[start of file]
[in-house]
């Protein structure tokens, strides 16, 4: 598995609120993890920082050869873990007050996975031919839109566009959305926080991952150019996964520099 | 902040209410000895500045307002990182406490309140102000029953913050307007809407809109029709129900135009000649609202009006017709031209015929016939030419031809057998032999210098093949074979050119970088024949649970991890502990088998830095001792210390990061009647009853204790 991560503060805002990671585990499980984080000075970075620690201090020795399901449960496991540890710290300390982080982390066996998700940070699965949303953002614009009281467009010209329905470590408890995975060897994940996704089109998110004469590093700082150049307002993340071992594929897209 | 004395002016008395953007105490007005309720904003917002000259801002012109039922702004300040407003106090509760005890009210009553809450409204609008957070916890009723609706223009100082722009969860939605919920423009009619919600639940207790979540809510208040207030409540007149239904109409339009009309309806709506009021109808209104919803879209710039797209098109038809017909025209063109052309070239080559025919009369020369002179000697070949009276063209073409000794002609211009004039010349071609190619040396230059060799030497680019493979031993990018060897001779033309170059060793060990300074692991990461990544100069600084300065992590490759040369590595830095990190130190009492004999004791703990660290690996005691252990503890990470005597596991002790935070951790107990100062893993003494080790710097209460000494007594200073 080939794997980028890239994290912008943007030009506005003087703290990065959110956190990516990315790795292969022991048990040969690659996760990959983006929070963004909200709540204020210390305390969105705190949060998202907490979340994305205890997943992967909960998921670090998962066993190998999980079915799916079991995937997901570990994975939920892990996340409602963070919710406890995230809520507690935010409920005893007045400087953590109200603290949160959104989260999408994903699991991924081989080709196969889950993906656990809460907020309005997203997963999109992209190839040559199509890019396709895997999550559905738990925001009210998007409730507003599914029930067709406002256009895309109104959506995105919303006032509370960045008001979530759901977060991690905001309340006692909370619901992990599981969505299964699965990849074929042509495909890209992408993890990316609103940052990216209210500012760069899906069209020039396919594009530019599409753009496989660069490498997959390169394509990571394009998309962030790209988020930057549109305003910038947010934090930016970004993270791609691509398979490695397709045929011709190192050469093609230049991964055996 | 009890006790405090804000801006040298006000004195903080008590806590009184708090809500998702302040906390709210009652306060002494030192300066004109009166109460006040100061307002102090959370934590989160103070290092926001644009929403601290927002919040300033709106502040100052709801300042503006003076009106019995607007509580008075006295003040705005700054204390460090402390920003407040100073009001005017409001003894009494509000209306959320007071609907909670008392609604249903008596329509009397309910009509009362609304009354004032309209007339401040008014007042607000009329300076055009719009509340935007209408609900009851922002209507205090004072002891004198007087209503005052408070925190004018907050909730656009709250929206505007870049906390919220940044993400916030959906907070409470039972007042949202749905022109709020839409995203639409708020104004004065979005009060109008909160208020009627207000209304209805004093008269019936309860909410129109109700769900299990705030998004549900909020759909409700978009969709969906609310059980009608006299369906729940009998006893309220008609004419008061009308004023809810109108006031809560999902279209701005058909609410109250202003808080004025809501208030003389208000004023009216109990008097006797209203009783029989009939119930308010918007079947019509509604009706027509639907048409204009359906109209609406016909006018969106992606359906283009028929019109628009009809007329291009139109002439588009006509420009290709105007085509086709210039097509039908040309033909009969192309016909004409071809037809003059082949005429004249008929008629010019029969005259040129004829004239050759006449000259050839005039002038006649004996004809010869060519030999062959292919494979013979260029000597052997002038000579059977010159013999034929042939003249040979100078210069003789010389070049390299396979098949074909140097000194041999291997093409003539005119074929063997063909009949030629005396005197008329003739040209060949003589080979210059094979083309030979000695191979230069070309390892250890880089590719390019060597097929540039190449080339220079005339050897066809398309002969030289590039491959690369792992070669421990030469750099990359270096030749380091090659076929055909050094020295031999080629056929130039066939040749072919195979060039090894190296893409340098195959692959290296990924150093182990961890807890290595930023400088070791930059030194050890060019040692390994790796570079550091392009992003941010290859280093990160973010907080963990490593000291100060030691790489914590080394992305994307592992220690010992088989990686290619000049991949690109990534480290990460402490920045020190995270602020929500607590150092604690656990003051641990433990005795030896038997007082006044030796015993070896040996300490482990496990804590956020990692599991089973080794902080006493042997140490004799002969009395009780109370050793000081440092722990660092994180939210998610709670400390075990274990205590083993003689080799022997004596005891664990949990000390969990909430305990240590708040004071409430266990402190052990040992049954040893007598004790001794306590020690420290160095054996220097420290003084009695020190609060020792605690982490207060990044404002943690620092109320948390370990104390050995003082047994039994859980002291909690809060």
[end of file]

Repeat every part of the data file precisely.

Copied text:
[in-house]
């Protein structure tokens, strides 16, 4: 598995609120993890920082050869873990007050996975031919839109566009959305926080991952150019996964520099 | 902040209410000895500045307002990182406490309140102000029953913050307007809407809109029709129900135009000649609202009006017709031209015929016939030419031809057998032999210098093949074979050119970088024949649970991890502990088998830095001792210390990061009647009853204790 991560503060805002990671585990499980984080000075970075620690201090020795399901449960496991540890710290300390982080982390066996998700940070699965949303953002614009009281467009010209329905470590408890995975060897994940996704089109998110004469590093700082150049307002993340071992594929897209 | 004395002016008395953007105490007005309720904003917002000259801002012109039922702004300040407003106090509760005890009210009553809450409204609008957070916890009723609706223009100082722009969860939605919920423009009619919600639940207790979540809510208040207030409540007149239904109409339009009309309806709506009021109808209104919803879209710039797209098109038809017909025209063109052309070239080559025919009369020369002179000697070949009276063209073409000794002609211009004039010349071609190619040396230059060799030497680019493979031993990018060897001779033309170059060793060990300074692991990461990544100069600084300065992590490759040369590595830095990190130190009492004999004791703990660290690996005691252990503890990470005597596991002790935070951790107990100062893993003494080790710097209460000494007594200073 080939794997980028890239994290912008943007030009506005003087703290990065959110956190990516990315790795292969022991048990040969690659996760990959983006929070963004909200709540204020210390305390969105705190949060998202907490979340994305205890997943992967909960998921670090998962066993190998999980079915799916079991995937997901570990994975939920892990996340409602963070919710406890995230809520507690935010409920005893007045400087953590109200603290949160959104989260999408994903699991991924081989080709196969889950993906656990809460907020309005997203997963999109992209190839040559199509890019396709895997999550559905738990925001009210998007409730507003599914029930067709406002256009895309109104959506995105919303006032509370960045008001979530759901977060991690905001309340006692909370619901992990599981969505299964699965990849074929042509495909890209992408993890990316609103940052990216209210500012760069899906069209020039396919594009530019599409753009496989660069490498997959390169394509990571394009998309962030790209988020930057549109305003910038947010934090930016970004993270791609691509398979490695397709045929011709190192050469093609230049991964055996 | 009890006790405090804000801006040298006000004195903080008590806590009184708090809500998702302040906390709210009652306060002494030192300066004109009166109460006040100061307002102090959370934590989160103070290092926001644009929403601290927002919040300033709106502040100052709801300042503006003076009106019995607007509580008075006295003040705005700054204390460090402390920003407040100073009001005017409001003894009494509000209306959320007071609907909670008392609604249903008596329509009397309910009509009362609304009354004032309209007339401040008014007042607000009329300076055009719009509340935007209408609900009851922002209507205090004072002891004198007087209503005052408070925190004018907050909730656009709250929206505007870049906390919220940044993400916030959906907070409470039972007042949202749905022109709020839409995203639409708020104004004065979005009060109008909160208020009627207000209304209805004093008269019936309860909410129109109700769900299990705030998004549900909020759909409700978009969709969906609310059980009608006299369906729940009998006893309220008609004419008061009308004023809810109108006031809560999902279209701005058909609410109250202003808080004025809501208030003389208000004023009216109990008097006797209203009783029989009939119930308010918007079947019509509604009706027509639907048409204009359906109209609406016909006018969106992606359906283009028929019109628009009809007329291009139109002439588009006509420009290709105007085509086709210039097509039908040309033909009969192309016909004409071809037809003059082949005429004249008929008629010019029969005259040129004829004239050759006449000259050839005039002038006649004996004809010869060519030999062959292919494979013979260029000597052997002038000579059977010159013999034929042939003249040979100078210069003789010389070049390299396979098949074909140097000194041999291997093409003539005119074929063997063909009949030629005396005197008329003739040209060949003589080979210059094979083309030979000695191979230069070309390892250890880089590719390019060597097929540039190449080339220079005339050897066809398309002969030289590039491959690369792992070669421990030469750099990359270096030749380091090659076929055909050094020295031999080629056929130039066939040749072919195979060039090894190296893409340098195959692959290296990924150093182990961890807890290595930023400088070791930059030194050890060019040692390994790796570079550091392009992003941010290859280093990160973010907080963990490593000291100060030691790489914590080394992305994307592992220690010992088989990686290619000049991949690109990534480290990460402490920045020190995270602020929500607590150092604690656990003051641990433990005795030896038997007082006044030796015993070896040996300490482990496990804590956020990692599991089973080794902080006493042997140490004799002969009395009780109370050793000081440092722990660092994180939210998610709670400390075990274990205590083993003689080799022997004596005891664990949990000390969990909430305990240590708040004071409430266990402190052990040992049954040893007598004790001794306590020690420290160095054996220097420290003084009695020190609060020792605690982490207060990044404002943690620092109320948390370990104390050995003082047994039994859980002291909690809060």